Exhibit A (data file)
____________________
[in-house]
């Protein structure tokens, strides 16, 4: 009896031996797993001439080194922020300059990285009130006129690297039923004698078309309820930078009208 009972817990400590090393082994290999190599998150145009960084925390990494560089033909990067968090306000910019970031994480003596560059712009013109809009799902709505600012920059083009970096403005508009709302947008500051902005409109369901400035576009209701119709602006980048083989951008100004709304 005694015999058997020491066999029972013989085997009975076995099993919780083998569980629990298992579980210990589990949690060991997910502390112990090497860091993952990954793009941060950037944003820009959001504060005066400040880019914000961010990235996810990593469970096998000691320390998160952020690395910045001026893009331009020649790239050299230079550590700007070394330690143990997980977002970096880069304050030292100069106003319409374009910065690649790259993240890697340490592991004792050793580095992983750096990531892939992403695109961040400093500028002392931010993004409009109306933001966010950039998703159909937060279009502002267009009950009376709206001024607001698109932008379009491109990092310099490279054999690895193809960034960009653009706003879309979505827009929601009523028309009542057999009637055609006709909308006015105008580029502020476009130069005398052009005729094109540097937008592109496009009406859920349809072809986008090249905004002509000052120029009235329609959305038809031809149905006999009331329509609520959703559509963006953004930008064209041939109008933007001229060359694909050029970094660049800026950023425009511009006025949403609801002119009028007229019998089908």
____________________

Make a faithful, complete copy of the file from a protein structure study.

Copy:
[in-house]
């Protein structure tokens, strides 16, 4: 009896031996797993001439080194922020300059990285009130006129690297039923004698078309309820930078009208 009972817990400590090393082994290999190599998150145009960084925390990494560089033909990067968090306000910019970031994480003596560059712009013109809009799902709505600012920059083009970096403005508009709302947008500051902005409109369901400035576009209701119709602006980048083989951008100004709304 005694015999058997020491066999029972013989085997009975076995099993919780083998569980629990298992579980210990589990949690060991997910502390112990090497860091993952990954793009941060950037944003820009959001504060005066400040880019914000961010990235996810990593469970096998000691320390998160952020690395910045001026893009331009020649790239050299230079550590700007070394330690143990997980977002970096880069304050030292100069106003319409374009910065690649790259993240890697340490592991004792050793580095992983750096990531892939992403695109961040400093500028002392931010993004409009109306933001966010950039998703159909937060279009502002267009009950009376709206001024607001698109932008379009491109990092310099490279054999690895193809960034960009653009706003879309979505827009929601009523028309009542057999009637055609006709909308006015105008580029502020476009130069005398052009005729094109540097937008592109496009009406859920349809072809986008090249905004002509000052120029009235329609959305038809031809149905006999009331329509609520959703559509963006953004930008064209041939109008933007001229060359694909050029970094660049800026950023425009511009006025949403609801002119009028007229019998089908």